There is another concept that needs definition. I propose that it would be useful to add “playable landscape” to our vernacular. These spaces would be comprised entirely of plant and mineral materials selected for their suitability for children and play.

The quintessential playable landscapes are the ubiquitous turf fields in parks. While universally accepted, the surrounding edges of these fields are rarely considered as venues for play. As our urban spaces become increasingly hostile to wildlife, such marginal areas are the last bastions of nature in many areas. This is a precious resource that deserves serious and professional attention.

A key issue with such marginal spaces is that they are not only sought out by animals, insects, and kids, but also by the homeless. Thus intentionally making these spaces appealing will necessitate coordinated and long-term management.

Between a Rock and a Hard Place

In the discussion a major bone of contention was the issue of the application of ASTM standards to such places. While the problem of living in a litigious society is uniquely American, our colleagues around the world have also voiced such concerns, so it bears addressing. It does little good to point out the ASTM standards themselves limit their applicability exclusively to public playgrounds. In my view this was a cop-out by the committee who had to be aware of “standards creep” and that the best available information could be and would be applied wherever children are invited to play. This problem is further complicated by the advent of the ADA, which mandates access to public recreation facilities.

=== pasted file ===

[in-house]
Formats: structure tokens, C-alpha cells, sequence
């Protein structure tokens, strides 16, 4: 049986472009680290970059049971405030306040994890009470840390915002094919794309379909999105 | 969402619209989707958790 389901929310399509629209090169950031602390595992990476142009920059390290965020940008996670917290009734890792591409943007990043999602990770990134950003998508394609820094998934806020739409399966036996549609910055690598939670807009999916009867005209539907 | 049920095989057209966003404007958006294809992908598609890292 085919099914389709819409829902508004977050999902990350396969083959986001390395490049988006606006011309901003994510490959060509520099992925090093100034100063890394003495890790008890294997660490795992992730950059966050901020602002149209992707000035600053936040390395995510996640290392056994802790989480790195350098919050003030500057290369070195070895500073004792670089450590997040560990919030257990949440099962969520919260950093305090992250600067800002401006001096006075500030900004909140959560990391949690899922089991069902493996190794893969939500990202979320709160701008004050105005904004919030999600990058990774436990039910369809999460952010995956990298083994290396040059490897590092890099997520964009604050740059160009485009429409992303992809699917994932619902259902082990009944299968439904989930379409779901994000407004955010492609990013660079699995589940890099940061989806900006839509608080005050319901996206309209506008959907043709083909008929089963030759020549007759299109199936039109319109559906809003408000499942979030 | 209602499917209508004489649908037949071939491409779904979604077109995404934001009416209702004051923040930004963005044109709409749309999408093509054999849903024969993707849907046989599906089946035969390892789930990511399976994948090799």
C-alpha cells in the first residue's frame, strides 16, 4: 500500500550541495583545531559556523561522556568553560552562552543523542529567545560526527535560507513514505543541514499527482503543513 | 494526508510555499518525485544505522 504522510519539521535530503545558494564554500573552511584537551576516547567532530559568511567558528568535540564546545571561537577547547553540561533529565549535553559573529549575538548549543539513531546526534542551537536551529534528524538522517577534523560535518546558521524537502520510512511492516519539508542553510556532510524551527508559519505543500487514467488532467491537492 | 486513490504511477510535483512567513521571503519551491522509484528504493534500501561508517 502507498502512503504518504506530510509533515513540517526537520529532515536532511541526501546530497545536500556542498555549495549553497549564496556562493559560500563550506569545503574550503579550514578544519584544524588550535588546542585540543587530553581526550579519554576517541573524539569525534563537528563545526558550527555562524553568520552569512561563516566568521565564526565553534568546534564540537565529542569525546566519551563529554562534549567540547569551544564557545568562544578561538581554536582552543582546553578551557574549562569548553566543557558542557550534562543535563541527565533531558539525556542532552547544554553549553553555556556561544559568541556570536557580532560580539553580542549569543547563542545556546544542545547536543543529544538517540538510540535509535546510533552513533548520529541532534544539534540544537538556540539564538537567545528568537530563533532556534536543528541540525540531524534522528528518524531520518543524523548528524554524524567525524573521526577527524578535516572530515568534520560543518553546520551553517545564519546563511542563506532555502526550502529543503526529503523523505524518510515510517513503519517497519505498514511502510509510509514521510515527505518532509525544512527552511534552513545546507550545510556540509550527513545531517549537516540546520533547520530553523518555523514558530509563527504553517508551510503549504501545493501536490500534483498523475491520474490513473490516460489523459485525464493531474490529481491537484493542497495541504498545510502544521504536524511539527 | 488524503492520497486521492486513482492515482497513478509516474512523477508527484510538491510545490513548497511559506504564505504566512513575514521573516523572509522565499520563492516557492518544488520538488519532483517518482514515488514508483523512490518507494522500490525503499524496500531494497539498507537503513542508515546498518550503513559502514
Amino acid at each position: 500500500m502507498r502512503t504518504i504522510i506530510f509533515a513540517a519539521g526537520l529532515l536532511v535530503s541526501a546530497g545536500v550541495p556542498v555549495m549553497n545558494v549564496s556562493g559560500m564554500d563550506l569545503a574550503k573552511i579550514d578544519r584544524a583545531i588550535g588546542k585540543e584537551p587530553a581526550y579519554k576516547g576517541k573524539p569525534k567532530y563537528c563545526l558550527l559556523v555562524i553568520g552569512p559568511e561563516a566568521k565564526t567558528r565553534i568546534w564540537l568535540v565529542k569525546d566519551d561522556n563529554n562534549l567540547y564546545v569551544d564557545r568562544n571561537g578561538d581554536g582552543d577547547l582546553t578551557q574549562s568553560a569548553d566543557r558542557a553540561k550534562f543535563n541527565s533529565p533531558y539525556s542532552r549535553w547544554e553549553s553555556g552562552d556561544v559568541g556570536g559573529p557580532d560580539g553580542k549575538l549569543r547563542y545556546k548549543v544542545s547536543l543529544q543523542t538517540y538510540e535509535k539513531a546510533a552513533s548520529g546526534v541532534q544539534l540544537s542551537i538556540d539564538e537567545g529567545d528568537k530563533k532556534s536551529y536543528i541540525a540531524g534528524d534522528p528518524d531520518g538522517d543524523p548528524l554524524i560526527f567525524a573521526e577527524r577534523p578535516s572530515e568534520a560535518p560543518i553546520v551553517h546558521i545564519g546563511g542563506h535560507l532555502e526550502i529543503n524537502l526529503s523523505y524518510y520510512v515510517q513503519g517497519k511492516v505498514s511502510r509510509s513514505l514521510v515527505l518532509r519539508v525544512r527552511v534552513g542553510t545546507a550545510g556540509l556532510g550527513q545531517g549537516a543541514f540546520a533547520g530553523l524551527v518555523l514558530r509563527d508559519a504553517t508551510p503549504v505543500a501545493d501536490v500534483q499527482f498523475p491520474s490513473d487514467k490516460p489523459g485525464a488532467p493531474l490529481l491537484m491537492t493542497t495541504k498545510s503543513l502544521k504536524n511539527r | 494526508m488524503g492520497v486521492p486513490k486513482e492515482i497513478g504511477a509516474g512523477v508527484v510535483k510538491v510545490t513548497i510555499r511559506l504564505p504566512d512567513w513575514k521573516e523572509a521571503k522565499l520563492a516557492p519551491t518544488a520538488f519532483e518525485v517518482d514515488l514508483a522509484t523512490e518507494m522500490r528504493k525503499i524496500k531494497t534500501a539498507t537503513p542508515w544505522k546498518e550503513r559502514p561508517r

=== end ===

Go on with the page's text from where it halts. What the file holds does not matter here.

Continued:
In a society that, in the face of all logic, puts the rights of the individual above the benefits to the community, this becomes a difficult issue to overcome. But it has been done and this example can guide our thinking and efforts. There are many examples of skateparks adjacent to playgrounds where they serve many of the same children. Whereas on the playground no child can play above a hard surface, on the skatepark it is not uncommon to see kids get 6 feet of “air” above concrete. Yes, it took a couple of decades for skateparks to be broadly accepted and for the doom and gloom predictions to be proven groundless, but it has happened.

This same transformation can occur for playable landscapes and naturalistic playspaces. This change will likely follow the same pattern as skateparks where pioneers and advocates create workable examples, which get replicated into more and more communities. It is not unreasonable to expect that these new play spaces will become commonplace over the next decade.